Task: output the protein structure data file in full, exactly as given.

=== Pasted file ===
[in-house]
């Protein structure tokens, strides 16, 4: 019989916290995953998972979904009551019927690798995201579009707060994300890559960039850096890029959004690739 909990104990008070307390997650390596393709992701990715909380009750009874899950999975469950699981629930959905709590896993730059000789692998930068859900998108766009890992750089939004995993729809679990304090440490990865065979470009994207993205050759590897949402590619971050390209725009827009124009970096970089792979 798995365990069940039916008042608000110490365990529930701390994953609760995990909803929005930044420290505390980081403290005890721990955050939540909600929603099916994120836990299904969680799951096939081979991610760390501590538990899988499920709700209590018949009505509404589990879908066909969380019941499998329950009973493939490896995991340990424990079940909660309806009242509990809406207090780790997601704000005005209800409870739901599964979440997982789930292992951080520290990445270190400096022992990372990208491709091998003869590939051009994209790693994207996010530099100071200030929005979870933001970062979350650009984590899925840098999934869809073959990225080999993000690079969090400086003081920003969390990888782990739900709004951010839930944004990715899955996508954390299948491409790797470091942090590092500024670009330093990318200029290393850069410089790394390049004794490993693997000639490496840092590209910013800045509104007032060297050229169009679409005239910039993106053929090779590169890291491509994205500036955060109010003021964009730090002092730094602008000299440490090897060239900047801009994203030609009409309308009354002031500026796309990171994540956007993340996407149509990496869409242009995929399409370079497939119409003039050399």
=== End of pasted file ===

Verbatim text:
[in-house]
């Protein structure tokens, strides 16, 4: 019989916290995953998972979904009551019927690798995201579009707060994300890559960039850096890029959004690739 909990104990008070307390997650390596393709992701990715909380009750009874899950999975469950699981629930959905709590896993730059000789692998930068859900998108766009890992750089939004995993729809679990304090440490990865065979470009994207993205050759590897949402590619971050390209725009827009124009970096970089792979 798995365990069940039916008042608000110490365990529930701390994953609760995990909803929005930044420290505390980081403290005890721990955050939540909600929603099916994120836990299904969680799951096939081979991610760390501590538990899988499920709700209590018949009505509404589990879908066909969380019941499998329950009973493939490896995991340990424990079940909660309806009242509990809406207090780790997601704000005005209800409870739901599964979440997982789930292992951080520290990445270190400096022992990372990208491709091998003869590939051009994209790693994207996010530099100071200030929005979870933001970062979350650009984590899925840098999934869809073959990225080999993000690079969090400086003081920003969390990888782990739900709004951010839930944004990715899955996508954390299948491409790797470091942090590092500024670009330093990318200029290393850069410089790394390049004794490993693997000639490496840092590209910013800045509104007032060297050229169009679409005239910039993106053929090779590169890291491509994205500036955060109010003021964009730090002092730094602008000299440490090897060239900047801009994203030609009409309308009354002031500026796309990171994540956007993340996407149509990496869409242009995929399409370079497939119409003039050399």